The Consumer Financial Protection Bureau (CFPB) has published a “final rule” setting new Truth in Lending Act (TILA) regulations — but only an interim final rule.
The new TILA interim final rule is about the same as the existing TILA final rule, or Regulation Z, except that the new version replaces references to the Federal Reserve Board and the board’s website with references to the CFPB and the CFPB website.
“Notably, this interim final rule does not impose any new substantive obligations on regulated entities,” CFPB officials say in a preamble.
The CFPB is issuing the interim final rule to implement provisions in the Dodd-Frank Wall Street Reform and Consumer Protection Act that require it to revise the Fed’s Regulation Z, which implements the federal Truth in Lending Act (TILA).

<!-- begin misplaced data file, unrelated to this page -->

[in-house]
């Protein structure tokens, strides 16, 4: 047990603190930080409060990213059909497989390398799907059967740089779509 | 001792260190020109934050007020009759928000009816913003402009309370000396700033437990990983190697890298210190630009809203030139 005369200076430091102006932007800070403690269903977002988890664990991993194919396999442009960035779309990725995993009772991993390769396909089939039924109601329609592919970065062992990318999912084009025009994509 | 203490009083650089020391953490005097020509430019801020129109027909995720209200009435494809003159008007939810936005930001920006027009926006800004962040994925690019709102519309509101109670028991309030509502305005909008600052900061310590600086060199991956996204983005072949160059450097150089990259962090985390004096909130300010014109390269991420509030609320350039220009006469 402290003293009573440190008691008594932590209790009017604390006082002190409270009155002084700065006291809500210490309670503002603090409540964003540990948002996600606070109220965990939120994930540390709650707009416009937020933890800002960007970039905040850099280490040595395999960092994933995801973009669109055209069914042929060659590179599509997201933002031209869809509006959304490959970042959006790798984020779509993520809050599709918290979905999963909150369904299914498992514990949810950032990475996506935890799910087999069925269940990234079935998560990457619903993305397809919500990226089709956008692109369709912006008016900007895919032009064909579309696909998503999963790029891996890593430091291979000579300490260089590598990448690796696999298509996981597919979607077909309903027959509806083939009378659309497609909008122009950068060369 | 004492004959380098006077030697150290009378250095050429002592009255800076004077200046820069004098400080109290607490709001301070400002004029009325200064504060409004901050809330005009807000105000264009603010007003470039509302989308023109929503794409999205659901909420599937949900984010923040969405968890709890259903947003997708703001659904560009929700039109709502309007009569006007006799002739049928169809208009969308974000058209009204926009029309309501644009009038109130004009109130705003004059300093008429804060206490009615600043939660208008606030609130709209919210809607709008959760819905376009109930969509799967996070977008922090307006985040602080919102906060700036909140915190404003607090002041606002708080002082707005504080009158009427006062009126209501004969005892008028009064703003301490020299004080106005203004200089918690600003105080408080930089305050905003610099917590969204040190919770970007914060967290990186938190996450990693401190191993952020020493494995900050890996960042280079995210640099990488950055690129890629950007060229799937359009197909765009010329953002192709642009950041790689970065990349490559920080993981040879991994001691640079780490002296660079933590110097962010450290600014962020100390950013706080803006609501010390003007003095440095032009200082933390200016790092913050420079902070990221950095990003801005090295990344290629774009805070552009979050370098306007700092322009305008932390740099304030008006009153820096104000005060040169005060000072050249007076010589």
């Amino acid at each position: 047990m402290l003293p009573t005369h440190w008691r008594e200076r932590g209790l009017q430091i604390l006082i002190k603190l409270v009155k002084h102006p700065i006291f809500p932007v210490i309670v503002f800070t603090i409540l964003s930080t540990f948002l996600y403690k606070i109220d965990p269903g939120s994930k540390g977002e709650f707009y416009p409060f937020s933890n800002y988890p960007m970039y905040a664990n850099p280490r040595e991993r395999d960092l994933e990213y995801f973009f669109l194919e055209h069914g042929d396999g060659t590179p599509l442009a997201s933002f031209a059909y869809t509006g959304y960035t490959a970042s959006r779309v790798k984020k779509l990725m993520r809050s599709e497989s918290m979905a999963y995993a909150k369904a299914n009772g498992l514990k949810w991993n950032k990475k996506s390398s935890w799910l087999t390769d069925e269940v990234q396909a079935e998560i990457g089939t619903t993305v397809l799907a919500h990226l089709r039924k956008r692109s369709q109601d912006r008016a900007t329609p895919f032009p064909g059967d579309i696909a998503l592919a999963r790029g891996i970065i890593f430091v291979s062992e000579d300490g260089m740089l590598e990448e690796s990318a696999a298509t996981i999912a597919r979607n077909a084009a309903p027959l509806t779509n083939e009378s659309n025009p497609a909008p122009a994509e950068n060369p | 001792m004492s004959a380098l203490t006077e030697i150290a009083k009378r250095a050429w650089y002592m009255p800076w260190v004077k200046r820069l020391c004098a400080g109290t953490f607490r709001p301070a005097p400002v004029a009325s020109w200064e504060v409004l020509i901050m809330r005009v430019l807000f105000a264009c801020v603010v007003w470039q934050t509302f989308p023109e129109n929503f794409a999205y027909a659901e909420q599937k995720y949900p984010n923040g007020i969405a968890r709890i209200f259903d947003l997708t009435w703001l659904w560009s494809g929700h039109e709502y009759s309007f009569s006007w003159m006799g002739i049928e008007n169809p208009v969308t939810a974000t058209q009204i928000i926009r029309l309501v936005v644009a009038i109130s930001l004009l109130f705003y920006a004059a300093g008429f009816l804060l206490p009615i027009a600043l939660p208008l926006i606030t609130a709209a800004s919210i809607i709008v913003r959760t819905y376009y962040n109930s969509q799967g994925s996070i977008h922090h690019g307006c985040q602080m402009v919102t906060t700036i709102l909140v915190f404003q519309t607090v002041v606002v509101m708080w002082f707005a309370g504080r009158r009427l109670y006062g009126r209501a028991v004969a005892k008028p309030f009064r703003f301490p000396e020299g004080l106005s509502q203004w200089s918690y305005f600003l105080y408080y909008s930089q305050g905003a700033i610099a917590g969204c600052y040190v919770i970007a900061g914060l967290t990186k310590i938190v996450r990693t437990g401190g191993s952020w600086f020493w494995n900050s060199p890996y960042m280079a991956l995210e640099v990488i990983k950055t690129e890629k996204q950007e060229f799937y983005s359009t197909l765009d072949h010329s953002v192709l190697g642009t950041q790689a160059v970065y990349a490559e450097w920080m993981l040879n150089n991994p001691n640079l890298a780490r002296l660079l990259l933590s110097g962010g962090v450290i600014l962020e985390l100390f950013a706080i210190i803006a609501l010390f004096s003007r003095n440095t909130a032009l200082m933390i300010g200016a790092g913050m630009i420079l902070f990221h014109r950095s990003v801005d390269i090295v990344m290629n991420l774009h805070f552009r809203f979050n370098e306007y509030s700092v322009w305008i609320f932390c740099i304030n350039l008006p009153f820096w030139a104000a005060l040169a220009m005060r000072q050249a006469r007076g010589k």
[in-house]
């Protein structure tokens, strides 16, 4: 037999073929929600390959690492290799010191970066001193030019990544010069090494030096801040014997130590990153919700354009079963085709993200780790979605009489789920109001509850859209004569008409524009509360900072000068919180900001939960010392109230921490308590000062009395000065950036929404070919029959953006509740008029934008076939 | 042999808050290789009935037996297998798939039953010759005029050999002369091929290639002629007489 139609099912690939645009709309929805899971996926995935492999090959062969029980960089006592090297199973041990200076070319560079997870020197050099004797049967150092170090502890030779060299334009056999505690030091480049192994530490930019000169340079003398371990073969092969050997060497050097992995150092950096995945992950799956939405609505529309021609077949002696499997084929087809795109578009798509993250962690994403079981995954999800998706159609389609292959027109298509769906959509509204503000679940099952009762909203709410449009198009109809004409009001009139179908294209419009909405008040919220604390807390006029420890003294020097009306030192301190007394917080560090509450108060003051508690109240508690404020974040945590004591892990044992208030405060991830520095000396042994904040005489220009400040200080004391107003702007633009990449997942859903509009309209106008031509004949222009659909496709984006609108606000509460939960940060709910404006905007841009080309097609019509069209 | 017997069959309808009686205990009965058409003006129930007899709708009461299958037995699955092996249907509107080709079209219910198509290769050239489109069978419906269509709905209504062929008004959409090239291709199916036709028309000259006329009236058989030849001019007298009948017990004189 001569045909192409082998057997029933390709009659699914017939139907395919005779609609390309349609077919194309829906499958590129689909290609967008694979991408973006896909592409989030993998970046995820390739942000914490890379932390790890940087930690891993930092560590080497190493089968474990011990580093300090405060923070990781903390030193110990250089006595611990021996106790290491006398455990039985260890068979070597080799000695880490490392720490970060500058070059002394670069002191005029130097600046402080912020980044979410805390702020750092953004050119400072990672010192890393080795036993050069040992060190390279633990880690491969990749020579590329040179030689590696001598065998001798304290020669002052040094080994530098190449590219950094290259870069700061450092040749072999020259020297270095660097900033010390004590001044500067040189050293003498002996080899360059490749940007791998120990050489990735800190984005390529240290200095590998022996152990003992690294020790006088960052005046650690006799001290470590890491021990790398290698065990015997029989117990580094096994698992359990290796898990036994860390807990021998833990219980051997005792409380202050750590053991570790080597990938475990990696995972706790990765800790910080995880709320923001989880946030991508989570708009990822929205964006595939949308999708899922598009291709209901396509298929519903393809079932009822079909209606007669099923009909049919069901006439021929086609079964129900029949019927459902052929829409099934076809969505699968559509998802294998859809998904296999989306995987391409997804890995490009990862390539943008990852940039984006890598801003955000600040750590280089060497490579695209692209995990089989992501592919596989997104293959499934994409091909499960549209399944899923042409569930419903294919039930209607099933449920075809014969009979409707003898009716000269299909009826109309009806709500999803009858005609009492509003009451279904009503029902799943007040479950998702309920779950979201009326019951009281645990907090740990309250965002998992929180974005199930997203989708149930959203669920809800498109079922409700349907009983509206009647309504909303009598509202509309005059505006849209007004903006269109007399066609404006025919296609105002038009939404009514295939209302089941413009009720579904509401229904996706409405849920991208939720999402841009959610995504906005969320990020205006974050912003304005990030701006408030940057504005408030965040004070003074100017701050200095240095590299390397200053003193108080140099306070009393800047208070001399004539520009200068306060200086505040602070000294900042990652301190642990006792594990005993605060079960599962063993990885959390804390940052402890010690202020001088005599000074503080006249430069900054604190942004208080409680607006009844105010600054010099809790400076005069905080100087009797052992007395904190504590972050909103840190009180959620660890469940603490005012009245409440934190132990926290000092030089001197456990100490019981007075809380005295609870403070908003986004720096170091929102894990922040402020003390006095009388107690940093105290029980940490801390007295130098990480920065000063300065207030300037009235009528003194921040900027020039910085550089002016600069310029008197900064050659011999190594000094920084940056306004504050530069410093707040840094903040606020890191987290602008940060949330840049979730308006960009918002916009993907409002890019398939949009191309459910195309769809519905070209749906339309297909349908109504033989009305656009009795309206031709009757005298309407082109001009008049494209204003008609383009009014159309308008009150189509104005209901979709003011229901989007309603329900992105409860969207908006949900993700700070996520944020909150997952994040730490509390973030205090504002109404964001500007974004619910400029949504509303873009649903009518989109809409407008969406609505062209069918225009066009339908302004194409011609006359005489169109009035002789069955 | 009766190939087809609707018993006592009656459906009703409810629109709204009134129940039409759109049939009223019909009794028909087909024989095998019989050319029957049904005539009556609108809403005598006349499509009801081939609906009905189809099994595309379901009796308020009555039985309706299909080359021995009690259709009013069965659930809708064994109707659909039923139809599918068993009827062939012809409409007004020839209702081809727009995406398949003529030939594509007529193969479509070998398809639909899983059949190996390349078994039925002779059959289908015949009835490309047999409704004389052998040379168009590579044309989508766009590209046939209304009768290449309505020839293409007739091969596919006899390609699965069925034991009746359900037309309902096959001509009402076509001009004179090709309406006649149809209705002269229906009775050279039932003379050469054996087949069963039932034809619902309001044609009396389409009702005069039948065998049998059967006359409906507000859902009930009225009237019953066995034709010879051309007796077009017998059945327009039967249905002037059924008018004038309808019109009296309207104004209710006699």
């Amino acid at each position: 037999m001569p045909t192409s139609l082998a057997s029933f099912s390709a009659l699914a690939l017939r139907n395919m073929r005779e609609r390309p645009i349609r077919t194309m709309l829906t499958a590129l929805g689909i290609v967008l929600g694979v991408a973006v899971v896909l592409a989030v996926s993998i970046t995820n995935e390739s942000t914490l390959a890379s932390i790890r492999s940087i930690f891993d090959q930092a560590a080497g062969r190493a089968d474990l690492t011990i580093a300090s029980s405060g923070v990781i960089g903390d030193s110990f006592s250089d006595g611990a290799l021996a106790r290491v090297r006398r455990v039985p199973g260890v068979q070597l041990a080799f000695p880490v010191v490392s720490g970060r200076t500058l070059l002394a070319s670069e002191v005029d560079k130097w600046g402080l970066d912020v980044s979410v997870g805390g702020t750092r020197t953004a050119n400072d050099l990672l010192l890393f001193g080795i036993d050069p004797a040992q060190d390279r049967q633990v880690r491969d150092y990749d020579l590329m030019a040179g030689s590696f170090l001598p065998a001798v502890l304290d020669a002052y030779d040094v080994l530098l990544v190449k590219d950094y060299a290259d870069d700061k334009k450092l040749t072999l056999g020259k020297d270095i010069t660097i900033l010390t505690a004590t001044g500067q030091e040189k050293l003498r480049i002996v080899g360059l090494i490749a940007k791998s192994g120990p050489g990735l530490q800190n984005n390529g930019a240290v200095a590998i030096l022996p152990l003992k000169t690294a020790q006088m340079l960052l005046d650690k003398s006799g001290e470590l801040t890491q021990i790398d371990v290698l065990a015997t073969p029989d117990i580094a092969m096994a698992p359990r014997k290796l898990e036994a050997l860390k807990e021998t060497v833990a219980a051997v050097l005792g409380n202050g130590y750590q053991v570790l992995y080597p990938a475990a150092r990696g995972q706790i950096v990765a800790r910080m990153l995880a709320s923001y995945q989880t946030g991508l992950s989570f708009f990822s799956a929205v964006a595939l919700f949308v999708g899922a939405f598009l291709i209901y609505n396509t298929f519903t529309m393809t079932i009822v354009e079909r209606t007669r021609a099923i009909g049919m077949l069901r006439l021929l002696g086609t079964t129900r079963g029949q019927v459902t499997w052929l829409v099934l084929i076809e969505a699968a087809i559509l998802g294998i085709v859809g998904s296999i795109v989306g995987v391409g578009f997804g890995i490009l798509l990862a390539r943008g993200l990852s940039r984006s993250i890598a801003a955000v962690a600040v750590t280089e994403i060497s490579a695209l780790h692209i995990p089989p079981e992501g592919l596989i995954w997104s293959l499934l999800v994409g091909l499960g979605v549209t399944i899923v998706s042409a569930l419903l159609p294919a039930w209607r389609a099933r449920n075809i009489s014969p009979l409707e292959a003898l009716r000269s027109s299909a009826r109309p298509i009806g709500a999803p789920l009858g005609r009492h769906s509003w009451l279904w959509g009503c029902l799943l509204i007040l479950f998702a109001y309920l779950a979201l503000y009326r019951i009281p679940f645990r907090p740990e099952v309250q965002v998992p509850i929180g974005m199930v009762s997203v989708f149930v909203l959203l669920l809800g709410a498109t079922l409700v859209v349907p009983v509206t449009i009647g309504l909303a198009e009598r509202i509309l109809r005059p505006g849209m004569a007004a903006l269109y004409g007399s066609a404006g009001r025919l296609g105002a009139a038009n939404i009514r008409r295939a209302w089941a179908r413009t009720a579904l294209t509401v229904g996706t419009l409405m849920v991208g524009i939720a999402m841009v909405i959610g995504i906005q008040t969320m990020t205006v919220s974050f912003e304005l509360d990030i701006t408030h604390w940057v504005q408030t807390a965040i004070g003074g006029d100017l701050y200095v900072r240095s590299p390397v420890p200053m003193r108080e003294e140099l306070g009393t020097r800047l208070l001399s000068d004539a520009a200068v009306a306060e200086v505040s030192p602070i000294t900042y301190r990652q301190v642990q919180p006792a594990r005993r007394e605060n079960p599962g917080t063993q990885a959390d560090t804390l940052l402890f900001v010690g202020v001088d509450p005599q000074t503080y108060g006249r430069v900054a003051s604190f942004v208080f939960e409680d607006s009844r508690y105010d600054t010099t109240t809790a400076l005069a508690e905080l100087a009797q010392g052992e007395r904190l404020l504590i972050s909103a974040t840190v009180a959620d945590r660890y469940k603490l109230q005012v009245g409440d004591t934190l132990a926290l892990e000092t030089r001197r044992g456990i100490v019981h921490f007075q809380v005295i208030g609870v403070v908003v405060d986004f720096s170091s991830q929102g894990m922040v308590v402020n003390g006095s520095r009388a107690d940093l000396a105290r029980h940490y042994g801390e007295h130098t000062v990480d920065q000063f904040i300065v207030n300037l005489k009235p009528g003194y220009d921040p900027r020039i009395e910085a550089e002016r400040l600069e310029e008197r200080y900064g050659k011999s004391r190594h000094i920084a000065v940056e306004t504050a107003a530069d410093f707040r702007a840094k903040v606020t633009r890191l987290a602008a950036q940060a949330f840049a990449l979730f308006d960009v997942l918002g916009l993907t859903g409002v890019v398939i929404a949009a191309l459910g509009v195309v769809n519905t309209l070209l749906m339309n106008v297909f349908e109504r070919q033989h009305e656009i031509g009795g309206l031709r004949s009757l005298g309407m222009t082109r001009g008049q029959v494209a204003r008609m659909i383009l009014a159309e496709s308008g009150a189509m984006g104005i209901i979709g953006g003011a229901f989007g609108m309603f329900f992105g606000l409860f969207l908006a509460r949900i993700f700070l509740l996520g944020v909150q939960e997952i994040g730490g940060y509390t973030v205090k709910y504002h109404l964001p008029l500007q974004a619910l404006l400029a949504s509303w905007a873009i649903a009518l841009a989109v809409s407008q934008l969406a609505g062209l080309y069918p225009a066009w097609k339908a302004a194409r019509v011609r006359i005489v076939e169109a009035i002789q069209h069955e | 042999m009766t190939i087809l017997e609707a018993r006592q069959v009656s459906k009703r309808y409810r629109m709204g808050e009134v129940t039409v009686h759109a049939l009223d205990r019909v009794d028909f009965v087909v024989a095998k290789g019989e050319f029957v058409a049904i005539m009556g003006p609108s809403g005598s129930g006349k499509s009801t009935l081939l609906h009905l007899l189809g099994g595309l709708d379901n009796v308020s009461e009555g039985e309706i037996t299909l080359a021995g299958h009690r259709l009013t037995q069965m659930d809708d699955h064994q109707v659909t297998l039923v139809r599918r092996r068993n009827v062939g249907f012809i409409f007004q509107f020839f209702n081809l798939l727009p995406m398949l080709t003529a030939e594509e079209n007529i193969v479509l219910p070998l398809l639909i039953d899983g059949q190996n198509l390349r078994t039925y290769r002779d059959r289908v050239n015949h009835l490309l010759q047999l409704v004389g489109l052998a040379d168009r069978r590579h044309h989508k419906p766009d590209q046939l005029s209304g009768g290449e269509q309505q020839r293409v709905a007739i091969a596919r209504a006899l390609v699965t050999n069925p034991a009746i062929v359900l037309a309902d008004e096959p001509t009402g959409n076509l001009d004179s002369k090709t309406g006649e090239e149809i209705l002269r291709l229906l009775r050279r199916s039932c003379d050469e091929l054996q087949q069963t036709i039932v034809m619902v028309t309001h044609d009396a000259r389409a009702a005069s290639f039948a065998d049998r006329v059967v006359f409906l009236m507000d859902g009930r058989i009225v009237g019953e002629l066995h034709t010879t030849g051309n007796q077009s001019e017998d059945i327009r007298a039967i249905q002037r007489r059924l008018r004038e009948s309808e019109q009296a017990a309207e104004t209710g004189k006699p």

The Dodd-Frank Act also created the CFPB. The CFPB started its life operating inside the U.S. Treasury Department but is officially an arm of the Federal Reserve Board.
Fed officials decided in February to let the CFPB take charge of revising Regulation Z.
Regulation Z now prohibits a creditor from making a higher-priced mortgage loan without regard to the consumer’s ability to repay the loan.
The Fed released a proposed TILA rule that would expand the scope of the ability-to-repay requirement to cover any consumer credit transaction secured by a dwelling, excluding niche market credit arrangements, such as timeshare plans and reverse mortgages.